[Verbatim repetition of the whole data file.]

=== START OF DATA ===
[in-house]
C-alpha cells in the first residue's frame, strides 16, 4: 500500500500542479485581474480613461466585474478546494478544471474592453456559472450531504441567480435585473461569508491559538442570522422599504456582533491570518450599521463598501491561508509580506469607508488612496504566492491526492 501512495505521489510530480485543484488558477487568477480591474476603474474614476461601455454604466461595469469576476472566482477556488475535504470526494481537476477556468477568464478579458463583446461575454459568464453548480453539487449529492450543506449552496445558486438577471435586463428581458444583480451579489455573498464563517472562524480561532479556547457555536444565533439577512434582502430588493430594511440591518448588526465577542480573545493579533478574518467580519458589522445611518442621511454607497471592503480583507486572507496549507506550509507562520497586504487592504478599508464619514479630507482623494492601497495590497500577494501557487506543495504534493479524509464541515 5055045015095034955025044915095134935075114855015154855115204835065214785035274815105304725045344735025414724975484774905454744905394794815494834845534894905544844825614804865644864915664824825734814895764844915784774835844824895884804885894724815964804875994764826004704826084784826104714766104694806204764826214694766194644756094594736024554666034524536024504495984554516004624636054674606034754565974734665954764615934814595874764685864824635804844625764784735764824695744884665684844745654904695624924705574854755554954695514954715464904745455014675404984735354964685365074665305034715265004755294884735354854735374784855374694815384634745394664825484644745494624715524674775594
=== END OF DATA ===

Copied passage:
[in-house]
C-alpha cells in the first residue's frame, strides 16, 4: 500500500500542479485581474480613461466585474478546494478544471474592453456559472450531504441567480435585473461569508491559538442570522422599504456582533491570518450599521463598501491561508509580506469607508488612496504566492491526492 501512495505521489510530480485543484488558477487568477480591474476603474474614476461601455454604466461595469469576476472566482477556488475535504470526494481537476477556468477568464478579458463583446461575454459568464453548480453539487449529492450543506449552496445558486438577471435586463428581458444583480451579489455573498464563517472562524480561532479556547457555536444565533439577512434582502430588493430594511440591518448588526465577542480573545493579533478574518467580519458589522445611518442621511454607497471592503480583507486572507496549507506550509507562520497586504487592504478599508464619514479630507482623494492601497495590497500577494501557487506543495504534493479524509464541515 5055045015095034955025044915095134935075114855015154855115204835065214785035274815105304725045344735025414724975484774905454744905394794815494834845534894905544844825614804865644864915664824825734814895764844915784774835844824895884804885894724815964804875994764826004704826084784826104714766104694806204764826214694766194644756094594736024554666034524536024504495984554516004624636054674606034754565974734665954764615934814595874764685864824635804844625764784735764824695744884665684844745654904695624924705574854755554954695514954715464904745455014675404984735354964685365074665305034715265004755294884735354854735374784855374694815384634745394664825484644745494624715524674775594